Submitted by Majrelende in anticiv (edited )

At some point, I guess it will have to be the case that 1) civilisation will cease to function because an unstable climate will make agriculture improbale; and 2) that due to our species's soaking up and spreading of infectious and zoonotic diseases, the risks of concentrated population will be too high for civilisation to form again, for a very long time.

Other, older species have many more natural predators than we do; now it seems that through civilisation and its eventual decay, maybe we are coming into our species's maturity, our adaptation into a secure place along with the rest of the species in creation.

Edit: I forgot to add this originally, but it's very interesting how we are always arrogantly trying to change things, and failing, when Nature is already working on it. I think this is why Fukuoka's ideas about farming never became widespread, because he tried to mix conventional thought (having a movement to do nothing) with Nothing (human effort and judgement being unnecessary), as the conditions for the kind of humility that natural farming requires were not their, socially speaking. So when people are talking about a revolution, or something we can do to change conditions, our minds are far too narrow, and our bodies far too small, to effect the kinds of changes that would bring us to anarchy.

edit 2: original title Civilisation is an infectious disease, global warming is the fever, and epidemics are the antibodies--and the world might have immunity soon enough

changed to be less edgy



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xox wrote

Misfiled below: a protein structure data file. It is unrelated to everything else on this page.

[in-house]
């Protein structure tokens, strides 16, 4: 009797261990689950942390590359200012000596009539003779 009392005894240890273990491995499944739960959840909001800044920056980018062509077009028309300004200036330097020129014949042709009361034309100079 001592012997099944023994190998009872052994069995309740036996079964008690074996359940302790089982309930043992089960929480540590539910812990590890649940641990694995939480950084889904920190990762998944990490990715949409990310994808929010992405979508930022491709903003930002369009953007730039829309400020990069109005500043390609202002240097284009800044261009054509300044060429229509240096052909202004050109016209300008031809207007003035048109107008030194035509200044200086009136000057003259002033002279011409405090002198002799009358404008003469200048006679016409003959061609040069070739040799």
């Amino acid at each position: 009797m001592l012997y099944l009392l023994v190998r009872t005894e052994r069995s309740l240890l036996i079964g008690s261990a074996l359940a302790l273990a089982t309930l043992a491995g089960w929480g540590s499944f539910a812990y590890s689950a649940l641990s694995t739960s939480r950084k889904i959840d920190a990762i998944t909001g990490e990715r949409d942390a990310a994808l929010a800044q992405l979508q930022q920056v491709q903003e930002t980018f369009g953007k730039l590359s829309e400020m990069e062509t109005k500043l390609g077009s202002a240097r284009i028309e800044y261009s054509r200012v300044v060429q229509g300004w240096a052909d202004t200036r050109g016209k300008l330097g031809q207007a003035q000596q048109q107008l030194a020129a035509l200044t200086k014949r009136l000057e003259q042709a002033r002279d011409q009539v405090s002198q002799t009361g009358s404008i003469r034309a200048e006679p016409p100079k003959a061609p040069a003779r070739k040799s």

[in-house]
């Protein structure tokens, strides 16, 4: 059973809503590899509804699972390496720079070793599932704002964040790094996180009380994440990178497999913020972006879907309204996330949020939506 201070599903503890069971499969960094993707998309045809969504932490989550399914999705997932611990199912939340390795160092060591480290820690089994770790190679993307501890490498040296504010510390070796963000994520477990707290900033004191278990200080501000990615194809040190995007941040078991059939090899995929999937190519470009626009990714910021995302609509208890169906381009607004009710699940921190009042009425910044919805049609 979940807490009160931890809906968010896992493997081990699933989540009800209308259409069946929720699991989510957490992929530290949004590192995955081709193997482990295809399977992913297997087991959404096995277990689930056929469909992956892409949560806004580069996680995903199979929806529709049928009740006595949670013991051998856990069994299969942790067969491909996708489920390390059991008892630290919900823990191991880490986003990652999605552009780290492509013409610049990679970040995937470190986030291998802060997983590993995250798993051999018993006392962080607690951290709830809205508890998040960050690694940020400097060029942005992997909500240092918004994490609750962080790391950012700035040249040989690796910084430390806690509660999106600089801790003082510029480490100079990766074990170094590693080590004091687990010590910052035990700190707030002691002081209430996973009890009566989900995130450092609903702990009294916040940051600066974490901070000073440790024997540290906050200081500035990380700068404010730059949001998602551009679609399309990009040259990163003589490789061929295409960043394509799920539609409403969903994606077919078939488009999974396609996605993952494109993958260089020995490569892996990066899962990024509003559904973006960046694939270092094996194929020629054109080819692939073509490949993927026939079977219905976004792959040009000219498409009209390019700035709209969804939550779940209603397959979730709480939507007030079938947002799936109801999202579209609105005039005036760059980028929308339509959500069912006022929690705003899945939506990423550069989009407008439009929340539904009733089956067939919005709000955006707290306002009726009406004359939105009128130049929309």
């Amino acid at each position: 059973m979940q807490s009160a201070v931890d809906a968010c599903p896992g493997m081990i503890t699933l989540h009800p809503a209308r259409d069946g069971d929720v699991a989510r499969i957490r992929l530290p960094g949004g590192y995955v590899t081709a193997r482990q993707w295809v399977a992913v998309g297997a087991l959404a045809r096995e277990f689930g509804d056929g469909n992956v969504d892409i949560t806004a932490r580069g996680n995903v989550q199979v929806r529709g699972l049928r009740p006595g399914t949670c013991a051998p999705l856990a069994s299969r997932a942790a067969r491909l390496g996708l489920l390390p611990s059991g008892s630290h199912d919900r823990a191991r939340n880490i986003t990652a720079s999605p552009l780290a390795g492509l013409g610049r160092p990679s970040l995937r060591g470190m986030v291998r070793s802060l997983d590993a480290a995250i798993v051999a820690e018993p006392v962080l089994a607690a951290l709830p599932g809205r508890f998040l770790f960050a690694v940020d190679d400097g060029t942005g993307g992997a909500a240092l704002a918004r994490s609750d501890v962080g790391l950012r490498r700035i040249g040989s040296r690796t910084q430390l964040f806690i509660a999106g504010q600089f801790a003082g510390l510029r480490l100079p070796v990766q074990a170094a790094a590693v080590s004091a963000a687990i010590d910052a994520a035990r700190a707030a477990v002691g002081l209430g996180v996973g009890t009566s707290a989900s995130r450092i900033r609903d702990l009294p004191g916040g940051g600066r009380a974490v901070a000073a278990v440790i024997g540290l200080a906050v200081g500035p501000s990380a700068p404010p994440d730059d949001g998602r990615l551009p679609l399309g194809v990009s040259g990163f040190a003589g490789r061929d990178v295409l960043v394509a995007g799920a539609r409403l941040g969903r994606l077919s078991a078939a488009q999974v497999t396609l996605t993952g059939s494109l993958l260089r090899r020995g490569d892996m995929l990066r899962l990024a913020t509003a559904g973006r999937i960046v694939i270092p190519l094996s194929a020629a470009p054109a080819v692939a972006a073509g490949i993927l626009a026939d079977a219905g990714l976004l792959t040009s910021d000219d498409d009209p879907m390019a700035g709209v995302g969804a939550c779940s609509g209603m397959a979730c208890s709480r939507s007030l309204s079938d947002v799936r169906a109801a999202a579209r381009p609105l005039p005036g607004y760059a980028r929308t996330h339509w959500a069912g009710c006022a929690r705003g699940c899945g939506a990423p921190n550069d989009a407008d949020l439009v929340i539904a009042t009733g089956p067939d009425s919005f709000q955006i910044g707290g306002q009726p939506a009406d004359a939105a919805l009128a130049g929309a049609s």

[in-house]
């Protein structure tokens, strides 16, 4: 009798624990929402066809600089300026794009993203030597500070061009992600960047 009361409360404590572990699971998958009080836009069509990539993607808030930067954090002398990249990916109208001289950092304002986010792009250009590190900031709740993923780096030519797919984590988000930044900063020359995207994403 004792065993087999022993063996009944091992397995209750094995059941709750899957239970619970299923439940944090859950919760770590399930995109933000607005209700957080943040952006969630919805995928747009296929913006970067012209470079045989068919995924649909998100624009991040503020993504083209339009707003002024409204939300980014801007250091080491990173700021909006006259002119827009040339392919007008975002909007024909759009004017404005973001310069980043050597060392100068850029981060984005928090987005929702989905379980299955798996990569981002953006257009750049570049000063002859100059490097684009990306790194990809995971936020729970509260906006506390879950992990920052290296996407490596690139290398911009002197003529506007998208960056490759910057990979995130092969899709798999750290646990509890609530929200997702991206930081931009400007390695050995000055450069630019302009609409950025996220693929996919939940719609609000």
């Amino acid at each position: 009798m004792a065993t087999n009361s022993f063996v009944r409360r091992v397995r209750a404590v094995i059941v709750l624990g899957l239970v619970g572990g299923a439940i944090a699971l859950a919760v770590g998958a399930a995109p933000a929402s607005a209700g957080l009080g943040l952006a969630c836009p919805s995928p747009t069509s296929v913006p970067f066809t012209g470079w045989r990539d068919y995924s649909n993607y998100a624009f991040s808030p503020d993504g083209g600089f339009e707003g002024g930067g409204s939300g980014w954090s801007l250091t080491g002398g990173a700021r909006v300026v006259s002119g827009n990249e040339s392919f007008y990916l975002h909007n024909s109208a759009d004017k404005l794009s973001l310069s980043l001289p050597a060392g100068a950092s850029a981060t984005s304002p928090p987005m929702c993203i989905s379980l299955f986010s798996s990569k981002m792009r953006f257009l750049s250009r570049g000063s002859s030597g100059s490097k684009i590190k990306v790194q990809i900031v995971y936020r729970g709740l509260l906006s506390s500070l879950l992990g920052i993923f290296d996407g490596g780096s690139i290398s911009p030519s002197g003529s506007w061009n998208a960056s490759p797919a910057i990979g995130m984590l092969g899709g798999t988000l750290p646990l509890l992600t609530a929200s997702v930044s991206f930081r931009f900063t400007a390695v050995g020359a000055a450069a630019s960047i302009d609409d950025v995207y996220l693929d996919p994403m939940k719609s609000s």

Ecofascist talking points


Majrelende OP wrote

Did you actually read what I wrote? I'm not wishing sickness on people. There is much more nuance here than "sickness is good because it makes people sick which is bad for civilisation".

If I'm allowed to want lasting freedom, there are two general ways of attempting it: the revolutionary way, and the (literal) evolutionary way. Revolution means trying to force a set of circumstances, but it has failed every single time, because authority is simply too strong. The circumstances for the last ten thousand years have been perfect for the expansion and proliferation of authority, and so any revolution would be transitory. This is what the Leninists always wave in our faces when we talk about anarchism, and I think they have good reason. It is also what many nihilists believe, who prefer to try to live anarchy in the present as opposed to trying to work towards a revolution that will probably never happen.

Then there is the evolutionary approach, which is about gleaning hope from outside ourselves, observing trends in the world, and... the much-hated... patience. But what have we aside from patience?

This is what I see in the world. Increasingly erratic weather patterns, mass pandemics. From the start, Leviathan has been founded on at least two things: legible production, meaning grain monoculture, and concentration of populations into cities.

Monoculture is inefficient on its own, for reasons I won't give, but it can easily be appropriated (thus taxed or commodified) because of its single, large-scale harvest (these days mechanised) and predictable harvests. Wild and permacultural systems can provide food, and of better quality and reliability, but they look chaotic and wild, and harvests occur throughout the entire year. Leviathan can't appropriate that, and so it can't base cities (centers of violent or commercial power) around them.

Most importantly is the concentration of people so that the hierarchical systems of society can be used to control them violently. This is basic anticiv, though; I don't feel like explaining. Concentrations are perfect environments for the proliferation of disease: food deprived of their nutrients, plus contact with a great number of people who are also in contact with a great number of other people. If (i.e. when) the disease pressure gets too high, it will be more advantageous for people to run to the unfamiliarity hills than to stay within the populated valleys.

This danger of disease may change the world, making it unsafe to congregate into social arrangements larger than (say) a small town, which is also the biggest a place can be where there can still be a semblance of egalitarian decision-making.

Anyway, hopefully most of humanity will survive collapse. I think we can, but only if we leave civilised social structures behind for good.